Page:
AUSTIN, Texas, April 9, 2013 /PRNewswire/ -- AT&T Inc. (NYSE: T) said today that it is pleased to see local communities and municipalities acknowledging the promise and power of economic development associated with telecommunications investment.
"Most encouraging is the recognition by government officials that policies which eliminate unnecessary regulation, lower costs and speed infrastructure deployment, can be a meaningful catalyst to additional investment in advanced networks which drives employment and economic growth," said Randall Stephenson , AT&T chairman and CEO.
Today, AT&T announced that in conjunction with its previously announced Project VIP expansion of broadband access, it is prepared to build an advanced fiber optic infrastructure in Austin, Texas, capable of delivering speeds up to 1 gigabit per second. AT&T's expanded fiber plans in Austin anticipate it will be granted the same terms and conditions as Google on issues such as geographic scope of offerings, rights of way, permitting, state licenses and any investment incentives. This expanded investment is not expected to materially alter AT&T's anticipated 2013 capital expenditures.
AT&T consistently invests in U.S. communities -- $98 billion in capital in the past five years, more than any other public company -- and remains committed to working with any metropolitan community to reach agreement on incentives to improve the climate and speed of overall telecommunications infrastructure investment – facilitating both wired and wireless broadband access. Our potential capital investment will depend on the extent we can reach satisfactory agreements.
Última edição por 5ms; 10-04-2013 às 16:56.
13-04-2013, 11:21 #3
Google Fiber chegará ao Texas
A empresa anunciou na terça-feira, 9, que seu serviço de banda larga de 1 Gigabit por segundo (Gps), chamado Google Fiber, começa a funcionar em Austin em meados de 2014.
Além da banda larga, a empresa vai vender em Austin seu serviço de TV a cabo, que tem cerca de 200 canais em alta definição (HD). Os preços, segundo o Google, devem ser compatíveis com os cobrados em Kansas City. Lá paga-se US$ 70 pelo acesso Internet e US$ 120 pelo combo.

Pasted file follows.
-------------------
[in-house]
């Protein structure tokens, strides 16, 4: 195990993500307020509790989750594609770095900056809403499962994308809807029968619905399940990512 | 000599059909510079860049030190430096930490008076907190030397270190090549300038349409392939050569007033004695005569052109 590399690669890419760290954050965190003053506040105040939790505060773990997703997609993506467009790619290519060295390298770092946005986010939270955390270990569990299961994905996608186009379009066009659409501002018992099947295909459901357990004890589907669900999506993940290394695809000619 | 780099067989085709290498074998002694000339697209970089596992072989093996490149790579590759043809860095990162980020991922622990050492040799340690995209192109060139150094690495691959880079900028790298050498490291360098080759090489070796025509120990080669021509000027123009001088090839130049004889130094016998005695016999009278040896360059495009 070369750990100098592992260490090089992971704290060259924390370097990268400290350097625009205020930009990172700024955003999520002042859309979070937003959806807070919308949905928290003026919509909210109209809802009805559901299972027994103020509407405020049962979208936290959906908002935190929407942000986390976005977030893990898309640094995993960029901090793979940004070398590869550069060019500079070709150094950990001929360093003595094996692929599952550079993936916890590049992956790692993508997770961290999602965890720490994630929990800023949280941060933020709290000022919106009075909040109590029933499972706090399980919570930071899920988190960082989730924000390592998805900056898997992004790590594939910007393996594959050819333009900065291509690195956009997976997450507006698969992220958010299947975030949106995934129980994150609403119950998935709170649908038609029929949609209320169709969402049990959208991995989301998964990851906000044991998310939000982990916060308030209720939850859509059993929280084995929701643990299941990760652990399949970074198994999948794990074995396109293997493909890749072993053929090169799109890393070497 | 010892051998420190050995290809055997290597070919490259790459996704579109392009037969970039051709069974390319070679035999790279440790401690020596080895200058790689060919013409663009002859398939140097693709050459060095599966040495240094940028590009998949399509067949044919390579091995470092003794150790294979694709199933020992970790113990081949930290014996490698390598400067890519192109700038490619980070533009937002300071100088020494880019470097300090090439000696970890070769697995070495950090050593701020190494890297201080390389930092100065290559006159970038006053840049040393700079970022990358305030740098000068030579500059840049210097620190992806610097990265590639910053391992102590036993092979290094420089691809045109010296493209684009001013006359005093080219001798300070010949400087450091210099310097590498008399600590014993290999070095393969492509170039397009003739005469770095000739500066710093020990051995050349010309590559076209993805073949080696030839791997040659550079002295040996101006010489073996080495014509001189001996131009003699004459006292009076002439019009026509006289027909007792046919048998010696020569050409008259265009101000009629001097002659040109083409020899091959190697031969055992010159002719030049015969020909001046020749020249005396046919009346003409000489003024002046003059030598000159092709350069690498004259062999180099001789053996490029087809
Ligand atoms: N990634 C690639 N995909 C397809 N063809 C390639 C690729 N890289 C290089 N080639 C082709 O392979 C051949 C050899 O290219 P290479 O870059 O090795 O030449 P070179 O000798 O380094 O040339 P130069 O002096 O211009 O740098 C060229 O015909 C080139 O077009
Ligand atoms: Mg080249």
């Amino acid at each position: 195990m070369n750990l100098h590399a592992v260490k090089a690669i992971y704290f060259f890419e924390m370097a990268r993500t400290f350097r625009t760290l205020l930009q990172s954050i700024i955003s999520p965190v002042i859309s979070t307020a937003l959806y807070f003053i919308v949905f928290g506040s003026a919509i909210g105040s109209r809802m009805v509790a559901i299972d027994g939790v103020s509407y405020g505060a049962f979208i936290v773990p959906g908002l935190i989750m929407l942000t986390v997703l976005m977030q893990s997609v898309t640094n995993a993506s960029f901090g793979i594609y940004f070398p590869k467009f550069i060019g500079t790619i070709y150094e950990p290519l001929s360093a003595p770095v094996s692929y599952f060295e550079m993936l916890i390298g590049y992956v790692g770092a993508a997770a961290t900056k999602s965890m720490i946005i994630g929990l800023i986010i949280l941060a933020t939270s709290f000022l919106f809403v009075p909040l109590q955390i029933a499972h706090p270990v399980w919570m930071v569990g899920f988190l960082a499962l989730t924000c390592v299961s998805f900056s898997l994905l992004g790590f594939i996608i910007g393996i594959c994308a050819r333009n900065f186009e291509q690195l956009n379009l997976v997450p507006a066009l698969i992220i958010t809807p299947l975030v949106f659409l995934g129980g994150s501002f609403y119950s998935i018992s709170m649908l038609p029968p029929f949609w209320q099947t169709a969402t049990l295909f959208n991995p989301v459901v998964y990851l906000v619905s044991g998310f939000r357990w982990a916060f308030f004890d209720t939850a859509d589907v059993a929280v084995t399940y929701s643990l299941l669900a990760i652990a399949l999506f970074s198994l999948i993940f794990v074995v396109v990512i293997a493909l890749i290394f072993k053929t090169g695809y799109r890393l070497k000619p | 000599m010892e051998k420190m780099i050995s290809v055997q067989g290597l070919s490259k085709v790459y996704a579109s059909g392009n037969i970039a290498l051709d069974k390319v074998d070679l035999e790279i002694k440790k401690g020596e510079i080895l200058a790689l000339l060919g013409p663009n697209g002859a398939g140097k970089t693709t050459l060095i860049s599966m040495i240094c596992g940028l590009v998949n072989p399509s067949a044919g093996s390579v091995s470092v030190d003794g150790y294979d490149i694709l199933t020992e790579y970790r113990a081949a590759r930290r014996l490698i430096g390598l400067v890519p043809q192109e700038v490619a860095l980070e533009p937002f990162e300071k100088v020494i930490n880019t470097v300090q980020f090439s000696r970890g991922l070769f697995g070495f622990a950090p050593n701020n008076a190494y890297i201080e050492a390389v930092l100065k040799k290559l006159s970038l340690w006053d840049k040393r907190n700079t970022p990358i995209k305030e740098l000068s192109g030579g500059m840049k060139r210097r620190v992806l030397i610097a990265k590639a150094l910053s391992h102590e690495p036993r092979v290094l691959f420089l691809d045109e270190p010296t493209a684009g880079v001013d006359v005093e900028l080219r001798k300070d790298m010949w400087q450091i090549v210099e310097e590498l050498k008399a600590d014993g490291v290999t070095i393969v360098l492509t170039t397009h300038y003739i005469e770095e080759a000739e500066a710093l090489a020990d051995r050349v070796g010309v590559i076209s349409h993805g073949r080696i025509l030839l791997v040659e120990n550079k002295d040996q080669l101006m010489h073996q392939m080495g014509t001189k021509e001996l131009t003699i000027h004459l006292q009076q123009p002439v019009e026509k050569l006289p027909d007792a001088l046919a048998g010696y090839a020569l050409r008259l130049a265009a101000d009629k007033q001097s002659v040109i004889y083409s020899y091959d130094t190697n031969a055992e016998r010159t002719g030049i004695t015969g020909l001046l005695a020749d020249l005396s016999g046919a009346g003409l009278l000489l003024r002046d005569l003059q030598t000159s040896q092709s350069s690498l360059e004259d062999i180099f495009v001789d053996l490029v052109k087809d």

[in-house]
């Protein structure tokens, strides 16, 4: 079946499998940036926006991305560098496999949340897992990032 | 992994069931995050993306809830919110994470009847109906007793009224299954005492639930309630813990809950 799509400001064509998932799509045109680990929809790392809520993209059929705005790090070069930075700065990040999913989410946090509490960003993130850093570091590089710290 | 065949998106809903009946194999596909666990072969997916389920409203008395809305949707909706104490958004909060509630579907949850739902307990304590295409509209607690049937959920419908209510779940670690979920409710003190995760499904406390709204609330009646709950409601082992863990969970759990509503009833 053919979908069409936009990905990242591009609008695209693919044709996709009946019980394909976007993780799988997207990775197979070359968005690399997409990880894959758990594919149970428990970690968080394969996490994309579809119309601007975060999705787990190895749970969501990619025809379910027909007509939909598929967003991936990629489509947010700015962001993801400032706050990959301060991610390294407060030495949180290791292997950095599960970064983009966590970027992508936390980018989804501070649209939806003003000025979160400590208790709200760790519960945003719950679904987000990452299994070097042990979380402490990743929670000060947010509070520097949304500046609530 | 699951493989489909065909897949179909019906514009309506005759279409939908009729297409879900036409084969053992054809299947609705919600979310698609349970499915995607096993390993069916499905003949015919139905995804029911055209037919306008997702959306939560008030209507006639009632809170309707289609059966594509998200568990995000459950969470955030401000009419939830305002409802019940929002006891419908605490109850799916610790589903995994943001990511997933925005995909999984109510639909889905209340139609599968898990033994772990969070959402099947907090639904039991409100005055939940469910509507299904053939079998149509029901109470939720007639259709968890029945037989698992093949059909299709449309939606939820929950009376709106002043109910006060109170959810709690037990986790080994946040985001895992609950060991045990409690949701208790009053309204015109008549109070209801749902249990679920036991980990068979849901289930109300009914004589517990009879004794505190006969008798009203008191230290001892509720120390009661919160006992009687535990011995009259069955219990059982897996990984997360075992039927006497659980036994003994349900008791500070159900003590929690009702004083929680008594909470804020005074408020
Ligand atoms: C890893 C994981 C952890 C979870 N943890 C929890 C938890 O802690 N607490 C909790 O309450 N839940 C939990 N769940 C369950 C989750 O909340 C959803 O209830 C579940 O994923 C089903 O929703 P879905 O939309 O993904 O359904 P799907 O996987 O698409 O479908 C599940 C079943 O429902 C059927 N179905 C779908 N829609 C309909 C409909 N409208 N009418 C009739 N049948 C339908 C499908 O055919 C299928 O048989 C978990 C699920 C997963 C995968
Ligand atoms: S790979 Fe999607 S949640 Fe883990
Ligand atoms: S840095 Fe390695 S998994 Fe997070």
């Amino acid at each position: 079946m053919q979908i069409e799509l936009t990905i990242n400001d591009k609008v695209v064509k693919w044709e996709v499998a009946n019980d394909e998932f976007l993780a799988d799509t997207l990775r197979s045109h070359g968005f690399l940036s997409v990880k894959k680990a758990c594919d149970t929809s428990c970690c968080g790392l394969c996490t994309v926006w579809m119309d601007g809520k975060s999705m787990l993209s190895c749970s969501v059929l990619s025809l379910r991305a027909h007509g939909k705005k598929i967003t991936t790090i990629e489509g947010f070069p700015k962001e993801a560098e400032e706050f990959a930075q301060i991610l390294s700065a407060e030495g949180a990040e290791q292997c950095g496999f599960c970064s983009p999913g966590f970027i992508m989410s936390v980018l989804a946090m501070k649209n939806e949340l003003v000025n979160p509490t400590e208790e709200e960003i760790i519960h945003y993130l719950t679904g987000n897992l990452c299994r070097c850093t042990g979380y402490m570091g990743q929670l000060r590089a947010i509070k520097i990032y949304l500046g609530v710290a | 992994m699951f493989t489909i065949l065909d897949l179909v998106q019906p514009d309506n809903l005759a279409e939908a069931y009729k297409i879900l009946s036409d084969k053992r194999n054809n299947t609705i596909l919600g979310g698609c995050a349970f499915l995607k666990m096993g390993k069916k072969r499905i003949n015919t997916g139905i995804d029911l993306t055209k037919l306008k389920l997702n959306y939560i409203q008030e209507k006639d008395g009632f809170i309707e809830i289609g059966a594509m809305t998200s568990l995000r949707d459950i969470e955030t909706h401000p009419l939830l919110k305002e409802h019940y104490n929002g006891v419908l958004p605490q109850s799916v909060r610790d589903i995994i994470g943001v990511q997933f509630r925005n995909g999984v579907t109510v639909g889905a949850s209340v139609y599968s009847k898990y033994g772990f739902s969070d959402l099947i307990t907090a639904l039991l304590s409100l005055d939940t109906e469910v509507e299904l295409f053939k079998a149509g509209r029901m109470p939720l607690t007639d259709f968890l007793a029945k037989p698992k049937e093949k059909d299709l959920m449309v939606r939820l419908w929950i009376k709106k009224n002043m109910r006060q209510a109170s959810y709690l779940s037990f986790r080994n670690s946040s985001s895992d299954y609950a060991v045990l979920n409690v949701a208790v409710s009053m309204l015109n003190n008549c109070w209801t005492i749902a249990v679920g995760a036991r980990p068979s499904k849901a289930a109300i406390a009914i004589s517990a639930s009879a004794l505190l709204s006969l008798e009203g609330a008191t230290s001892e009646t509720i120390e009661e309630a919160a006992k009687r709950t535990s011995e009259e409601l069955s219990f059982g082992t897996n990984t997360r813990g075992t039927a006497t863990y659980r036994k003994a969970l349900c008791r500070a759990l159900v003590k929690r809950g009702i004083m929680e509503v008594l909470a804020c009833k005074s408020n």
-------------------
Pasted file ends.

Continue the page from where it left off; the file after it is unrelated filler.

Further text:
Google Fiber is coming to Austin, Texas - YouTube
Google Fiber chegar
17-04-2013, 21:26 #4
Google Fiber Keeps Expanding: Now Headed to Provo, UtahGoogle wants to bring its ultra-high-speed internet service to Provo, Utah, the city’s mayor
John Curtis announced at a press conference today.
Instead of building new infrastructure, Google plans to acquire the existing iProvo fiber-optic network, a troubled service that the city built in 2004, and then privatized four years later. If the deal is approved, Google will continue to offer the iProvo to existing customers under the Google Fiber brand. “In addition, Google Fiber will commit to upgrade the iProvo network to Gigabit technology,” Mayor Curtis wrote on his blog. A vote is scheduled for Tuesday, April 23.
Google would offer similar plans and pricing as it offers in Kansas City. “If the deal is approved and the acquisition closes, we’d offer our Free Internet service (5 Mbps speeds) to every home along the existing Provo network, for a $30 activation fee and no monthly charge for at least seven years,” the company’s blog post announcing the plan reads.
After the network’s operators ran into financial troubles, the City of Provo took back ownership of the iProvo network earlier this year.
After a year long long competition between over 1,000 cities, Google announced in 2011 that Kansas City would be the first to receive the service. The company began rolling out Google Fiber to its first neighborhoods in late 2012. Since then the company has announce two additional cities: Olathe, Kansas and Austin, Texas.
Although Utah may not spring as readily to mind as the Bay area, Seattle or Austin when thinking about tech hubs, the region is in fact home to hundreds of tech companies. The University of Utah in Salt Lake City was home to much pioneering computing research, and was one of the original four nodes of ARPANET, the predecessor to the internet. And, as Google points out, Provo is second in the nation in terms of number of patents filed.